Wednesday, May 11, 2005
Monday, May 09, 2005
The Witts write,
But beautifully wrought things like seagulls and sonnets don't merely bubble up from the cosmic flux; they arise from the effort of an intellect. Does the subconscious play a role for the skilled human poet? Of course. But as the biographies of the great poets attest, there is also discipline behind great art--both the discipline of regular work, of studying and practicing technique, and the discipline of form.
In other words, why should anyone waste time actually learning how poetry works or studying the elements of drawing? Isn't art just EXPRESSING yourself? Even in grade school Mama Squirrel found the command to take the jars of tempera and just PAINT SOMETHING a little oppressive...too much freedom, no form. Equally so the idea that writing one's name down the side of the paper and then adding suitable adjectives for each letter would create some kind of deathless poetry. (S: spry. Q: quick. U: U get the idea.)
"An artist disregards all governments, abolishes all conventions. The poet delights in disorder only. If it were not so, the most poetrical thing in the world would be the Underground Railway." [says the anarchist Gregory] "So it is," said Mr. Syme...."Chaos is dull; because in chaos the train might indeed go anywhere, to Baker Street, or to Bagdad. But man is a magician, and his whole magic is in this, that he does say Victoria [Station], and lo! it is Victoria....You say contemptuously that when has left Sloane Square one must come to Victoria. I say that one might do a thousand things instead, and that whenever I really come there I have the sense of hair-breadth escape. And when I hear the guard shout out the word 'Victoria', it is not an unmeaning word. It is to me the cry of a herald announcing conquest. It is to me indeed 'Victoria'; it is the victory of Adam." -- G.K. Chesterton, The Man Who Was Thursday
Wednesday, May 04, 2005
Today a financial-advice show came on the radio during lunch time, and again Mama Squirrel heard the phrase, “most families today.” As in, most families today need a second income. Most families today have a mini-van or an SUV. Most families today have a mini-van or an SUV with a backseat filled with fast-food wrappers. Most families today don’t eat dinner together. Mama Squirrel was so annoyed that she clicked off the radio without waiting to find out which “most families today” cliche was up for discussion. She paced around the kitchen with her furry tail bristling indignantly (as the squirrelings calmly ate their hot dogs), muttering, “Most families today! I’m so sick of hearing that! And how come whatever most families are doing, isn’t what we want to do?”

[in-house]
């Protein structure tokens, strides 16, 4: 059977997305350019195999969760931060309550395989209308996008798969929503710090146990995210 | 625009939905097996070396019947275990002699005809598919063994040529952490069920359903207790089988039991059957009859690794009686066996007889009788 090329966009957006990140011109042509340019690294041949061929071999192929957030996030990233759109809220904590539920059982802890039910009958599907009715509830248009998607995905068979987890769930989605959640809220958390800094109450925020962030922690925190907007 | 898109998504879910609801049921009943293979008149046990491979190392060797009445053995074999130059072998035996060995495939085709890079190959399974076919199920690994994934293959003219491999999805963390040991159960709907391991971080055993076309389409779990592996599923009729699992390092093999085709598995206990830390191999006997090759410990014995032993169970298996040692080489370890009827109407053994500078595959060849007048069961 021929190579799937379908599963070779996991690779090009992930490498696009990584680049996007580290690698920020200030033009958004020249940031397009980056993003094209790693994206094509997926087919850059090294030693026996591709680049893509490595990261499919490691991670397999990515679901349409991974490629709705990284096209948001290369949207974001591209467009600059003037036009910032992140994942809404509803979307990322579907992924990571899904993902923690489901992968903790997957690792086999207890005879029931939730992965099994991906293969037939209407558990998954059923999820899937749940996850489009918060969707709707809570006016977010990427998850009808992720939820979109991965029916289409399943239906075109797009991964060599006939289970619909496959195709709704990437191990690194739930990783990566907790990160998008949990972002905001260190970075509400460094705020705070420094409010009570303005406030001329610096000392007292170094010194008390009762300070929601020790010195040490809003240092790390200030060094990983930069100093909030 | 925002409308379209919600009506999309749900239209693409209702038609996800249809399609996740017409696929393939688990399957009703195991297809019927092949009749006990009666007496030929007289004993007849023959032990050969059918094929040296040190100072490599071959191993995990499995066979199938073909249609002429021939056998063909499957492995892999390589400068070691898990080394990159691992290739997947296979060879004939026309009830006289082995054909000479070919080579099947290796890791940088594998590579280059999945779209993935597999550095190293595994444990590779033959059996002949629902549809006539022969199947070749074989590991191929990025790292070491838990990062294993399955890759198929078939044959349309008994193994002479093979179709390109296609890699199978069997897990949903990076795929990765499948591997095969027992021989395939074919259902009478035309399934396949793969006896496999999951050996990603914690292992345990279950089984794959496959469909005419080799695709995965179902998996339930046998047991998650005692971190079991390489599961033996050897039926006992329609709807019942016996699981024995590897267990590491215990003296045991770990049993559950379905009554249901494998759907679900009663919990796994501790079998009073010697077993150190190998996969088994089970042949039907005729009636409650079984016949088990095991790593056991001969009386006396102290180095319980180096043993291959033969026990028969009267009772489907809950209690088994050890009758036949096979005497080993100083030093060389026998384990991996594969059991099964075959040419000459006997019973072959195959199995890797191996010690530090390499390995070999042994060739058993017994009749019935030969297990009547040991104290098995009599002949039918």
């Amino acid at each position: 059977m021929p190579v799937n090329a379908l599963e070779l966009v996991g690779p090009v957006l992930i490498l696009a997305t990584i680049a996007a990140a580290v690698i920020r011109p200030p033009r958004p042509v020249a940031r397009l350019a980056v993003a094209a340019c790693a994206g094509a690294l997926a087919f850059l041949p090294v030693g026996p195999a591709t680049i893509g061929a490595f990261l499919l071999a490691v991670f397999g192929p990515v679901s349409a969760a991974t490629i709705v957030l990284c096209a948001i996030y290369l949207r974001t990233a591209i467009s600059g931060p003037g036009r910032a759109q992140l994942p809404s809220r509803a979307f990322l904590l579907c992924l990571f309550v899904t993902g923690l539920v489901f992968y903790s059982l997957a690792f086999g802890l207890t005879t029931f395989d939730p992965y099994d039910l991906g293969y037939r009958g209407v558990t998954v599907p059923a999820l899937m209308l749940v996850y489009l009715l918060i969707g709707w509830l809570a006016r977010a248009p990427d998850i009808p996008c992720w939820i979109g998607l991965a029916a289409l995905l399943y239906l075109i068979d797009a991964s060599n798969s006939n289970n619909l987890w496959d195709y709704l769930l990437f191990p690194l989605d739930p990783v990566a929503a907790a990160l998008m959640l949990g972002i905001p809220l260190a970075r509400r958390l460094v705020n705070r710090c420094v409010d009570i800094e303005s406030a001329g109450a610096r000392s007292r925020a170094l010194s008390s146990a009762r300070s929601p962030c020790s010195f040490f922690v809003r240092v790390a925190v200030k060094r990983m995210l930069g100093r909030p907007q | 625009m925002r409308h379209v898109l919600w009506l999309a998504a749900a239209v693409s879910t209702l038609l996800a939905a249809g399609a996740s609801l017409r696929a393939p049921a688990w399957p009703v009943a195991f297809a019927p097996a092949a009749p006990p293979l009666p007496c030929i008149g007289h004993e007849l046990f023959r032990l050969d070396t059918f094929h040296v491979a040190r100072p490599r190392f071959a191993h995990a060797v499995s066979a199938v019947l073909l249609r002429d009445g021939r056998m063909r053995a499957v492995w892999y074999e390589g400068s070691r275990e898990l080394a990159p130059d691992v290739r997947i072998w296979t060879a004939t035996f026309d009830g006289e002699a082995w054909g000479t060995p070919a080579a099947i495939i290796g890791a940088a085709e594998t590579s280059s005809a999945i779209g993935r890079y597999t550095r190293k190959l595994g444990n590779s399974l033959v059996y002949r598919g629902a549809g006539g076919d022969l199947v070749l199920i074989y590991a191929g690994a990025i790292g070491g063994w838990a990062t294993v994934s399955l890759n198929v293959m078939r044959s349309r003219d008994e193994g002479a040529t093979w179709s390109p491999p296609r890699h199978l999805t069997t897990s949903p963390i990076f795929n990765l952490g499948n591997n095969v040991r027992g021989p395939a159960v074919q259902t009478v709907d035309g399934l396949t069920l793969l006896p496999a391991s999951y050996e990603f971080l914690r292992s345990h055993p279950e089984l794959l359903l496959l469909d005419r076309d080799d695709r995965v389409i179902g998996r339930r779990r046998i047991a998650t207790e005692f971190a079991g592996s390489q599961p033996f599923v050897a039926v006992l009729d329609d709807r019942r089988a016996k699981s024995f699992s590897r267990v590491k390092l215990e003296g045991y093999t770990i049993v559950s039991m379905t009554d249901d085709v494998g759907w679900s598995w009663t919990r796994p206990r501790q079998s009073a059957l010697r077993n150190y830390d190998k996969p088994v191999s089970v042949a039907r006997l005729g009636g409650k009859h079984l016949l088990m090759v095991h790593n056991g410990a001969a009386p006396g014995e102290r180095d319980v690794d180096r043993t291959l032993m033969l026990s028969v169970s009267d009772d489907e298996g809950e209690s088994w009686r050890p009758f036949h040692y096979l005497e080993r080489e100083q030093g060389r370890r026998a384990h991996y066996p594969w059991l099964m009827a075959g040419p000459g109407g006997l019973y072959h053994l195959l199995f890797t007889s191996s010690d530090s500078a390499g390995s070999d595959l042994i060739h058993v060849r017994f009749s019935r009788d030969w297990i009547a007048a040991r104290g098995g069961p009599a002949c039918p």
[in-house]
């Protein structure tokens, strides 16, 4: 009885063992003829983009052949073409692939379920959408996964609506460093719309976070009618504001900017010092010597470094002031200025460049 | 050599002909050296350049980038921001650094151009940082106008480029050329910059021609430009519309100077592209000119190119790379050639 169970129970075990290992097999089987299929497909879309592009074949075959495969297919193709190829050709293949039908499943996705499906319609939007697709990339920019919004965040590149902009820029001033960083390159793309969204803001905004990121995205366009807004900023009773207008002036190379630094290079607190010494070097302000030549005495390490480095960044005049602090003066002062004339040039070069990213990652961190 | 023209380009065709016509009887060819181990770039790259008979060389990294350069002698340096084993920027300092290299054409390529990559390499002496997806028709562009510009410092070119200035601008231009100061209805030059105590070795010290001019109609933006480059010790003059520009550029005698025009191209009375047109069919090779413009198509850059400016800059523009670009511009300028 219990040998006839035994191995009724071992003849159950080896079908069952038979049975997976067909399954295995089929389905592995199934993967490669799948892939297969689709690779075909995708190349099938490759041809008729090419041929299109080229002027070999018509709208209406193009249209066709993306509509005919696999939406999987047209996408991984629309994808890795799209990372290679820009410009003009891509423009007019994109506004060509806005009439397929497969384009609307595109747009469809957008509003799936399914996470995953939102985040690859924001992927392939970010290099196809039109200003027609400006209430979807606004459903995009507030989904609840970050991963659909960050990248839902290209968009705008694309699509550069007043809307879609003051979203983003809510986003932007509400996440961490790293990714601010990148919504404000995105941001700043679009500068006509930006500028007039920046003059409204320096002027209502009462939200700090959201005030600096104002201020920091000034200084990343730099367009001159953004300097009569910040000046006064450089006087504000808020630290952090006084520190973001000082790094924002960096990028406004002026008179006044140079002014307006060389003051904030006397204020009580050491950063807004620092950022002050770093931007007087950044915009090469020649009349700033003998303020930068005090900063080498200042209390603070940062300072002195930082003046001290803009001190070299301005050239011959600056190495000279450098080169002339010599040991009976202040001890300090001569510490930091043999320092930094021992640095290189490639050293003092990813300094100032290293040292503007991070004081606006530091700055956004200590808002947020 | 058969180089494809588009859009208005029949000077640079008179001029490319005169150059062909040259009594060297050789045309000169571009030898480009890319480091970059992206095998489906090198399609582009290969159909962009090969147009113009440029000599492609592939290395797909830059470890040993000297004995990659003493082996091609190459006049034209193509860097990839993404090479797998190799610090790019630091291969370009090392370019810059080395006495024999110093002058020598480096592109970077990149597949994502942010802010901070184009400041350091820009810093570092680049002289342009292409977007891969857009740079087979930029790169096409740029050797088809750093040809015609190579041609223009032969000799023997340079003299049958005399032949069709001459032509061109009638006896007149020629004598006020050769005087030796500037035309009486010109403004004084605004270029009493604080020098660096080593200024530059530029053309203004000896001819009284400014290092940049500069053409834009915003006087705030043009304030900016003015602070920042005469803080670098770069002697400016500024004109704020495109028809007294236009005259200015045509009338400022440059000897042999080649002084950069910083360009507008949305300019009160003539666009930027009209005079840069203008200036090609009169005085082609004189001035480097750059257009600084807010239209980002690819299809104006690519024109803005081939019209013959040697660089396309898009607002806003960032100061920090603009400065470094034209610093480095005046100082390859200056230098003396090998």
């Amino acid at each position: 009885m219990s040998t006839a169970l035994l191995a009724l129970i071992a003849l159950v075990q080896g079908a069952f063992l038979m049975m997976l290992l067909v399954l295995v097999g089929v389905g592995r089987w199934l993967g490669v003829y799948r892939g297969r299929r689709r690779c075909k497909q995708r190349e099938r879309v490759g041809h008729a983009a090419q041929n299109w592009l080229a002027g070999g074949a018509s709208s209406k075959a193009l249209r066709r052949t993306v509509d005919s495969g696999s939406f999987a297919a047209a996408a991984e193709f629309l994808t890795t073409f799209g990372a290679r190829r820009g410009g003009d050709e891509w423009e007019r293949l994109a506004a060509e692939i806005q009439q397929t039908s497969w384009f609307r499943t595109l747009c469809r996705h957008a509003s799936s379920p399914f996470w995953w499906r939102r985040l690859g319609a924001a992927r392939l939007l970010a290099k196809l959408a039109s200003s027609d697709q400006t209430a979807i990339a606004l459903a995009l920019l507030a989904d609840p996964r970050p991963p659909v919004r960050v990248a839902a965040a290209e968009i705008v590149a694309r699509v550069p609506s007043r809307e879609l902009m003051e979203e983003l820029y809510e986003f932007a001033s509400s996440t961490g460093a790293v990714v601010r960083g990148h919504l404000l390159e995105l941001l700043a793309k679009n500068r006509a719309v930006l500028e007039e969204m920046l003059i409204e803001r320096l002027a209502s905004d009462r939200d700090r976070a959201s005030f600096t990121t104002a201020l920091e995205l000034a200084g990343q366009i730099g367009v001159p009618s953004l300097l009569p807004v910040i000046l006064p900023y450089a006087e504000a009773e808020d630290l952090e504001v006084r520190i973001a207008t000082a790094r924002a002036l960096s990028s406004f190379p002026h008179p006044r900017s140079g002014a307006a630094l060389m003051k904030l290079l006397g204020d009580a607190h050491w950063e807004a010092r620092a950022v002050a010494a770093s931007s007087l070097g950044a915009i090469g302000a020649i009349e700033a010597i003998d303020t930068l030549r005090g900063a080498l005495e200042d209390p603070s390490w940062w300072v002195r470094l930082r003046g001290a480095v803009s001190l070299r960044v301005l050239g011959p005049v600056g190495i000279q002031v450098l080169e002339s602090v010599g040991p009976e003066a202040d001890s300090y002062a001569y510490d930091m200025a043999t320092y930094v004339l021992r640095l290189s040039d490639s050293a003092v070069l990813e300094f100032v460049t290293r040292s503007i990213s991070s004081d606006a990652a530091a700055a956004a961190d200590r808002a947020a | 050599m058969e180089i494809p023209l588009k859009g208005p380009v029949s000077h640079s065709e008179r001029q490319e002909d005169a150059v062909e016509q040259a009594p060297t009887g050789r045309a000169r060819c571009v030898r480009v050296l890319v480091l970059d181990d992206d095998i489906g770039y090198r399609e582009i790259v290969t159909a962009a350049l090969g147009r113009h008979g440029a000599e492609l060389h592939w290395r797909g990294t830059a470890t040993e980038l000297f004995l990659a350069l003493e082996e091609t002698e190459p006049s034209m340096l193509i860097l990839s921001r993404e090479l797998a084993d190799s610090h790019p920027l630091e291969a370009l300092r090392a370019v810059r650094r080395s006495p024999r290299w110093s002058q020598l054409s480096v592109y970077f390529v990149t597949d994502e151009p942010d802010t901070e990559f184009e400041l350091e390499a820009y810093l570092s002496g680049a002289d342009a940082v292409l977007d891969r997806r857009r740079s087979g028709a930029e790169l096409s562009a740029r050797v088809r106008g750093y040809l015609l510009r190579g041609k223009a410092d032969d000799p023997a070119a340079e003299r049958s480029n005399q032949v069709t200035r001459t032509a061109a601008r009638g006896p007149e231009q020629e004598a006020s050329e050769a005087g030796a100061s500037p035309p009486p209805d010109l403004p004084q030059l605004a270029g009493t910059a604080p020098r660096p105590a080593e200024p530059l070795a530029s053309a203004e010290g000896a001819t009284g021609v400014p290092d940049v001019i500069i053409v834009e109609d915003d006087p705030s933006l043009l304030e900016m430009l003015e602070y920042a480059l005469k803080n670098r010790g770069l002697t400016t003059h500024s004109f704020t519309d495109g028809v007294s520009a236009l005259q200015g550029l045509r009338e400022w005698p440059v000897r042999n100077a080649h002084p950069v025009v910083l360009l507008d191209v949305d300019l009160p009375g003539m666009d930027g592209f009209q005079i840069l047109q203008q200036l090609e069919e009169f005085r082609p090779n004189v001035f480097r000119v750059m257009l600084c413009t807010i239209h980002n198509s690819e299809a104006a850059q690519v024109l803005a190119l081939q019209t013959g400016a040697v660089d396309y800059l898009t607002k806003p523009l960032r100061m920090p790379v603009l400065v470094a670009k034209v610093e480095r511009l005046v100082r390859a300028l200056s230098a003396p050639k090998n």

So she decided to open this up to friends of the Treehouse. You are invited to post your favourite examples, overused and otherwise, of “most families today.” Virtual Canadian Smarties to the most interesting.
P.S. Mama Squirrel asked Ponytails to finish the sentence "Most families today..." Ponytails answered "homeschool."
The gallery was a large room with stairs going up to a platform, and there were a few small rooms at the back-- kitchen, framing, etc. There were three artists that had work displayed, not counting a couple of glass dishes made by someone that I can't remember.
Dina Shubin does art of very skinny ladies in pretty dresses, sometimes with veils, sometimes alone, at a table, with flowers, instruments. I really liked it.
Peter Panov's work is slightly abstract, with figures overlapping, and oddly shaped faces. You have to look at it twice.
Horst Guilhauman does very real-looking paintings. For some reason one expects paintings to be of pretty things--seeing one of a mechanic does something in your head.
One of the paintings was priced at $25,000 cdn.! All of them were very expensive, and most very large. Very large.
At the end we all went outside and the mayor cut the ribbon along with the lady whose gallery it is. I really enjoyed my visit.
Monday, May 02, 2005
However, Mama Squirrel feels that such influence can begin (as she is sure it does in the Common Room household) at a much earlier age. As a specific example, the youngest squirrelling, Crayons, has recently been asking for Beatrix Potter's Jemima Puddleduck. Over and over again. For anyone not familiar with this story, it involves a duck looking for a secret place to lay eggs (where nobody will take them from her). She runs into a friendly fox who offers her a cozy nest in his back shed. Jemima naively goes back to visit him every afternoon, until she is intercepted by a collie dog who blows the whistle on the fox and prevents her becoming that night's dinner.
It occurs to Mama Squirrel that any child raised on that story (and Red Riding Hood would serve a similar purpose) would be in little danger of being lured by a real-world predator later on. A recent sad example of this in the Squirrel family's town involved some runaway teenagers (skinheads) flopping in an abandoned house...it gets complicated, but the story as one of the Squirrels heard it was that one of said teenagers had to be bailed out of jail by her mother, and came home covered with fleas. Is a skinhead boyfriend to be compared to the sandy-whiskered gentleman? Maybe. In any case, Mama Squirrel's point is only that important life lessons can be taught very early on, and as the DHM says, both by good and bad examples. Better to learn from someone else's stupidity (Jemima's eggs get eaten up and she is escorted home in tears) than from your own.